The Game Boy has become a popular musical instrument in recent years. Many DJs use its internal sound chip to make music. But few use it like TORIENA.
She started making music on her Game Boy (also known as chiptune) in 2012 and hasn't slowed down. Her fast-paced and complex compositions make her stand out in the sea of chiptune DJs. She's performed at Blipfestival, Sasakure Festival, Square Sounds Festival, Design Festa Vol. 40. She founded her own label, MADMILKY RECORDS, in 2013 and was awarded "Best New Artist Award" at the World Wide Chiptune Awards.
TORIENA took some time away from composing, touring, collaborating, and making art for her music (yes, she does that too) to answer a few of our questions.
Q. How did you first get into making music? How long after that did you start making chiptune music and why?
There was no definitive reason why I set out to start making my own original music. But when I was a junior high student and (this may sound a bit audacious) I felt as though there wasn't any music out there that matched my preferences or met my needs. So I suppose that feeling was the biggest factor in why I started making my own music.
Also, I have loved music for as long as I can remember because I grew up with a family who loves music. When I was in high school, I had an overwhelming desire to play original songs in a band. But my parents were against it, so I wasn't able to. In the meantime, I got into artists from Warp Records and was drawn to electronic sounds. Eventually I found myself wanting to make techno music. In my 3rd year of high school, on a whim I went to an Internet label event for the first time, and was instantly fascinated by the high-volume electronic music coming from speakers. That moment spurred me into making my own electronic music.
As soon as I became a university student and started living by myself, I bought "Cubase6" and started making hard and minimal techno music. I joined a band club that mainly performed original songs and I had a lot of fun with them. One of the alumni from that club is NNNNNNNNNN. He is my senpai and someone I get along with very well. One day he asked me to start making chiptune with him. So we went to a café in Kyoto called "Café la siesta." Miraculously, the café owner let us use an LSDj cartridge that had been sitting around and we started making songs with that.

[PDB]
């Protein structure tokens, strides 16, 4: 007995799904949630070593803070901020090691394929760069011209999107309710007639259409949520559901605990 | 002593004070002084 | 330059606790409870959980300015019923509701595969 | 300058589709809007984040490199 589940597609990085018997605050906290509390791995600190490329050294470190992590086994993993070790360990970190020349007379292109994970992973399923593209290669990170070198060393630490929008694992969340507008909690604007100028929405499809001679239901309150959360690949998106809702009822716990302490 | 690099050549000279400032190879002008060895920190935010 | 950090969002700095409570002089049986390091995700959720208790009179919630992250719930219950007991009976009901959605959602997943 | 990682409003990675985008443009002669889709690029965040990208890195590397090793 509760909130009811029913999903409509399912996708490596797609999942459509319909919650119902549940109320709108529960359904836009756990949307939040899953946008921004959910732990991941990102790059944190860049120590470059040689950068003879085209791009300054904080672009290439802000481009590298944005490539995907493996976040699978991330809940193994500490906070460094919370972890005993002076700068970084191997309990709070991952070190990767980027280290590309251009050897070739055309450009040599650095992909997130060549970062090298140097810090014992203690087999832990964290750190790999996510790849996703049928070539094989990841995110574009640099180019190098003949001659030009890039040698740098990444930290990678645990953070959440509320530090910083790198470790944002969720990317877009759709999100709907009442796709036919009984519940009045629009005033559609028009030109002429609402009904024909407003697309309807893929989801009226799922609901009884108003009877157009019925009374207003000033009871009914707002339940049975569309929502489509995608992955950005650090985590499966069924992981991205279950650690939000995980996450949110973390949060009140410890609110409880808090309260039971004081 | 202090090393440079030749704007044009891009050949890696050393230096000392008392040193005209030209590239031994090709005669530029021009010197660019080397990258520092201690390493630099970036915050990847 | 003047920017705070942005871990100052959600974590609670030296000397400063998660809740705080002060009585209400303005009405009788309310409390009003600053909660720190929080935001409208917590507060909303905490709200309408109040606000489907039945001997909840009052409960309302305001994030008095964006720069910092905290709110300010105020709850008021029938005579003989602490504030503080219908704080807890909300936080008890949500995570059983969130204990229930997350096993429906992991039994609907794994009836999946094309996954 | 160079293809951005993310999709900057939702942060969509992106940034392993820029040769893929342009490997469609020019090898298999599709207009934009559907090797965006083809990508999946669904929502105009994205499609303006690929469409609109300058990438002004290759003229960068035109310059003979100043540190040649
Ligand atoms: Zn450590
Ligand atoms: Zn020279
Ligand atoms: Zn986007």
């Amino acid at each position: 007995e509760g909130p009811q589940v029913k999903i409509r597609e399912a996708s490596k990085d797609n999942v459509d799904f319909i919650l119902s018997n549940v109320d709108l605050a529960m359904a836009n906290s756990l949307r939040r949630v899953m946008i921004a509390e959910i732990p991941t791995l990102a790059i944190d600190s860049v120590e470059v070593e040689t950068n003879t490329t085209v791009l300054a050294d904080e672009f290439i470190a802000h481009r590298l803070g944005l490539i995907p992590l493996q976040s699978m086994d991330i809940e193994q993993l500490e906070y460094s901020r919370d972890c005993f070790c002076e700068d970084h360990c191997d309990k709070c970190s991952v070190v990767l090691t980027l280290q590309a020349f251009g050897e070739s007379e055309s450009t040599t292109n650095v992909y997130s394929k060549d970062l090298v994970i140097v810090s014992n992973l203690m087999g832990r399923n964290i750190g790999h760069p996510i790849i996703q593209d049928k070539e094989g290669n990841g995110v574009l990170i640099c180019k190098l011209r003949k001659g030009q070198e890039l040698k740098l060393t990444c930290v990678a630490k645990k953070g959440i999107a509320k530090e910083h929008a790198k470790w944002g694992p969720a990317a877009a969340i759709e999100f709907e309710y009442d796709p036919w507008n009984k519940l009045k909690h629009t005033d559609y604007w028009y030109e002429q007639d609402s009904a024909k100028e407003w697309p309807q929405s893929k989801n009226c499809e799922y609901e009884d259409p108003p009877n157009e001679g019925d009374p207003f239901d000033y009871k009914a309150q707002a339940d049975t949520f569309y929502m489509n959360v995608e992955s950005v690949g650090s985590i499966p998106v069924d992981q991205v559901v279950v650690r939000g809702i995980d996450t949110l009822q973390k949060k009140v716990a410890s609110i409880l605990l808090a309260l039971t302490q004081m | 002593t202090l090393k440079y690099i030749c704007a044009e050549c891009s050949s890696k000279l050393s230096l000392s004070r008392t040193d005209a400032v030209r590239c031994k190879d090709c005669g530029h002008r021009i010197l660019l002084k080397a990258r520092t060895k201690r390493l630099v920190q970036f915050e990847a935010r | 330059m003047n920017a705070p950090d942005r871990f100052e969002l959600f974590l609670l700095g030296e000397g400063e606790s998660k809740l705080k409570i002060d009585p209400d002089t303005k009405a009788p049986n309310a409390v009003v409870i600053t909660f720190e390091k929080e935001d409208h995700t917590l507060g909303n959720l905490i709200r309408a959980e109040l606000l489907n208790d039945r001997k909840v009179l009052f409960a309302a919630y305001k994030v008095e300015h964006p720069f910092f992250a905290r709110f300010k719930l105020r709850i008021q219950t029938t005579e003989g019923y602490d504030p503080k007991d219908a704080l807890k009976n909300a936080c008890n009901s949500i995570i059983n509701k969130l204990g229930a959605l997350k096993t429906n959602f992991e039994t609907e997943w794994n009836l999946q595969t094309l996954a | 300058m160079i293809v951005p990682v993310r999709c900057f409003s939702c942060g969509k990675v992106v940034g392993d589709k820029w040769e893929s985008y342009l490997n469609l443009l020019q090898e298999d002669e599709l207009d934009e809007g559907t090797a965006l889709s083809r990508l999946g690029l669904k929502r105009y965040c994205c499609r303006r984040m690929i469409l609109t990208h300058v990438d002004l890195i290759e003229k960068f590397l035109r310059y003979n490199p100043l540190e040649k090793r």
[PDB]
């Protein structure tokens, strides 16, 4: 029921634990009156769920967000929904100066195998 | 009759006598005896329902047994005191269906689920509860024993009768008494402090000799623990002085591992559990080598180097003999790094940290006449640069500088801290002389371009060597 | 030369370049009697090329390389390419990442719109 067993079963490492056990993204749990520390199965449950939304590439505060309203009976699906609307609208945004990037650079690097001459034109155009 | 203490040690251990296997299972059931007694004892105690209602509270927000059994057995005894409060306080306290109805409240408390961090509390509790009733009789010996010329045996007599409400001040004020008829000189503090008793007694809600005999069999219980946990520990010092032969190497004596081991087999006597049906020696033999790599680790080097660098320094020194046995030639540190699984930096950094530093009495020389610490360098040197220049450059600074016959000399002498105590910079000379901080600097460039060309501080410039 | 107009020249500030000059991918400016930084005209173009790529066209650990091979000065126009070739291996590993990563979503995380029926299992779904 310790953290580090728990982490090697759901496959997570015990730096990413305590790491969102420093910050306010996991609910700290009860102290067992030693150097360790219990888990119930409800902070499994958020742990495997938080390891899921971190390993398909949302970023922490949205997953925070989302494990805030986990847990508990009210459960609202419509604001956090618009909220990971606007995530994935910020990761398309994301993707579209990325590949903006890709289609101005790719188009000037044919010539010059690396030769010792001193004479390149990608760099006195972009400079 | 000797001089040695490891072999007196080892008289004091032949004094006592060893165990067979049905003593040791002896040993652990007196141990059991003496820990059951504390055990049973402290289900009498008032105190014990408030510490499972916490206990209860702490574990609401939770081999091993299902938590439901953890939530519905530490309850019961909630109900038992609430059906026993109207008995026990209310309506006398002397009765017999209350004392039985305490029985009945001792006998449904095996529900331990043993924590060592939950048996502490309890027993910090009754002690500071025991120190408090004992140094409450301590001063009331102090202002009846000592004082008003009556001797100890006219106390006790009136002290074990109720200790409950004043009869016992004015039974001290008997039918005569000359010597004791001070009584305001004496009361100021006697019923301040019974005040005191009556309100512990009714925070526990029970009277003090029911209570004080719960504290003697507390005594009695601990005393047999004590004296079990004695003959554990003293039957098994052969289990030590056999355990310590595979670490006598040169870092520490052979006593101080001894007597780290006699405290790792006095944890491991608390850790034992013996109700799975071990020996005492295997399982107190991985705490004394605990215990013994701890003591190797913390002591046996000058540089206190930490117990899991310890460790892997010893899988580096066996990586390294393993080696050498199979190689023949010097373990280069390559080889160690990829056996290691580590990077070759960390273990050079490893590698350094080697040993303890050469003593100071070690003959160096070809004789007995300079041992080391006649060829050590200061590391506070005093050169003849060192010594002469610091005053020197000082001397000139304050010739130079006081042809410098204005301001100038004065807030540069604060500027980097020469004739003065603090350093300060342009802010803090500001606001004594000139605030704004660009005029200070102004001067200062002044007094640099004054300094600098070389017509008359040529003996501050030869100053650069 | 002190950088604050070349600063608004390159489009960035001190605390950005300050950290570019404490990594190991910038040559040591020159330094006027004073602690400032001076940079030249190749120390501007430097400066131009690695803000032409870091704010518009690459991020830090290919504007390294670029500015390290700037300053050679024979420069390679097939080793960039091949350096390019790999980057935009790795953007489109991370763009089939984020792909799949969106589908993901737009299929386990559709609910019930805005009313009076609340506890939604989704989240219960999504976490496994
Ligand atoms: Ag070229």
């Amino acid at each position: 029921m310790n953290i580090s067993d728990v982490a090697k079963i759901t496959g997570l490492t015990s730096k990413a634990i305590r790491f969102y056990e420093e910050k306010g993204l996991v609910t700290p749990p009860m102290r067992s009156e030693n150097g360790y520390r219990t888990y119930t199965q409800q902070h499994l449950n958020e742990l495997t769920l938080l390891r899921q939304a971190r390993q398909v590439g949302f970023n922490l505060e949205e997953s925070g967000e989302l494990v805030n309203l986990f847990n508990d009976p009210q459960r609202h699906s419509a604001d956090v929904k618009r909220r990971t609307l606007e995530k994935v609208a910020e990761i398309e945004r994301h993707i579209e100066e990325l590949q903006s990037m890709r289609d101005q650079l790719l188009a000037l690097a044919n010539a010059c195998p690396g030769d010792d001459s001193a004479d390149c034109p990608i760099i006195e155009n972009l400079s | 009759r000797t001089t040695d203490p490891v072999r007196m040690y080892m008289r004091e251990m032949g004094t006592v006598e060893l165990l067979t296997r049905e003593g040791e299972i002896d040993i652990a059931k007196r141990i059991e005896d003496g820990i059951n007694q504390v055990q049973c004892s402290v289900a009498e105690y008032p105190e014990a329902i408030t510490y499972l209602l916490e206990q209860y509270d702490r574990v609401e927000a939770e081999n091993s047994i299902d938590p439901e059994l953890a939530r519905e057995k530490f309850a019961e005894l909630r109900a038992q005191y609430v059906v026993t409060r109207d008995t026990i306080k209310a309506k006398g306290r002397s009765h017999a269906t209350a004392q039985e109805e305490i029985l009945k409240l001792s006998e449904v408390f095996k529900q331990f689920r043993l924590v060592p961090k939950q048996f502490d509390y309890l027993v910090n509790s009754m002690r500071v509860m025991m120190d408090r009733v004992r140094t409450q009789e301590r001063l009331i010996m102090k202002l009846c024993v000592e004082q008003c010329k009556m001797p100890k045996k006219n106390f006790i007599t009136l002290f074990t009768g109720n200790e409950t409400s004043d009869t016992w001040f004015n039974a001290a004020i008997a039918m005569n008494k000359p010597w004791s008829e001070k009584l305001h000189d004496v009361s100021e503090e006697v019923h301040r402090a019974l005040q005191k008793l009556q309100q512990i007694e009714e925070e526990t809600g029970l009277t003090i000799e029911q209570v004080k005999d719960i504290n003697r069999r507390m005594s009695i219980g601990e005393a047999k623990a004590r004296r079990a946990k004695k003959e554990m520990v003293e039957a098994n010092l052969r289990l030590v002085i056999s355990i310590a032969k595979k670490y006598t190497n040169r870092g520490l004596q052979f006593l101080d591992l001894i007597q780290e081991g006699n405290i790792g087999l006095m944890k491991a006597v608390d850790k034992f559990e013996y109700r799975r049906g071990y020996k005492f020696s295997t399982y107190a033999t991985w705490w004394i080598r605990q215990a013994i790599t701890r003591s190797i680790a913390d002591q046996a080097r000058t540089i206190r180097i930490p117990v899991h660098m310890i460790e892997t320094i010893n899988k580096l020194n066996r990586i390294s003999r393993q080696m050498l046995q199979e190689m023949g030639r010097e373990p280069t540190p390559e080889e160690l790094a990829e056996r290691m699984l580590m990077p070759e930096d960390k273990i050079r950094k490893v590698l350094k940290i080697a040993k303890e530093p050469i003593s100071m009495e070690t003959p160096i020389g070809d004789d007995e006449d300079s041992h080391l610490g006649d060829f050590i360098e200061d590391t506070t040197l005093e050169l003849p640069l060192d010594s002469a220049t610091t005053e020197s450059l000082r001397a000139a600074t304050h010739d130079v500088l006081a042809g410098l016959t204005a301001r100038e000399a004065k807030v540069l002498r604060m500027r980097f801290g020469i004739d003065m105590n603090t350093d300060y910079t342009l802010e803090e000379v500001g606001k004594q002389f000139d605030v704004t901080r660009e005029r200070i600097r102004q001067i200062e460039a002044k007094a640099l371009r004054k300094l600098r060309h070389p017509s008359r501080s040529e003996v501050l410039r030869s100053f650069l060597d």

And here I am now. Come to think of it, it was all rather fateful.
Q. What brought you to the Game Boy as a musical instrument?
It plays direct and sharp sounds. Although many people say that electric sounds are very monotone and don't express any soul, I believe there is soul in its sound. Electric sound is a kind that doesn't naturally exist in the world, right? Human beings created these sounds all by ourselves. It's very mystical and sexy to me. I think electric noise created by humans is full of life force and soul. I really like the sound of the Game Boy. It comes directly out of the built-in chip in the form of a pulse or trianglular sound wave. It's like the chip is screaming out its feelings. Making it into an instrument and having it play music that is an audible expression of my heart and soul is what attracted me to it.
Q. Where did the name Toriena come from? What does it mean?
I actually get this question a lot. "TORI" means "bird" in Japanese and my birth year is the year of the bird. "ENA" came from my younger sister. I consulted her about my artist name with her, then her answer was like, "Your face fits the name ENA, so why don't you choose ENA?" Thinking back now, it's kind of weird. But nobody else has the name TORIENA and I liked the sound of it.
Q. Making music on the Game Boy is very complex. On top of that, your music is deeply complex. What kind of skills does it take to create such fast-paced music on the Game Boy?
I use Game Boy music composition software called "LSDj." The Game Boy sound chip offers only four channels with 4-bit sound. Within this restriction, I put multiple elements in one track to make your ears play tricks on you and make you believe you're listening to multiple sounds. I can also create one sound by using two channels. If I really started talking about it, I could go on forever.
Actually, the way to make music differs from person to person. So if you are thinking of making your own music, you have to try and fail over and over again until you get the hang of it. To be honest, I still have difficulty creating music in the exact way I envision it sounding. One of the most important things for creating music, I think, is not to persist on reaching one outcome or accepting one standard. You should listen to a wide variety of genres of music and learn of all the elements you like. While doing so, you should create your own music while happily dancing away. Then you will probably be able to make fun music by yourself. The most important thing is that YOU also enjoy your own music.
Q. Are there any systems or programs besides the Game Boy you use or would like to use to make music?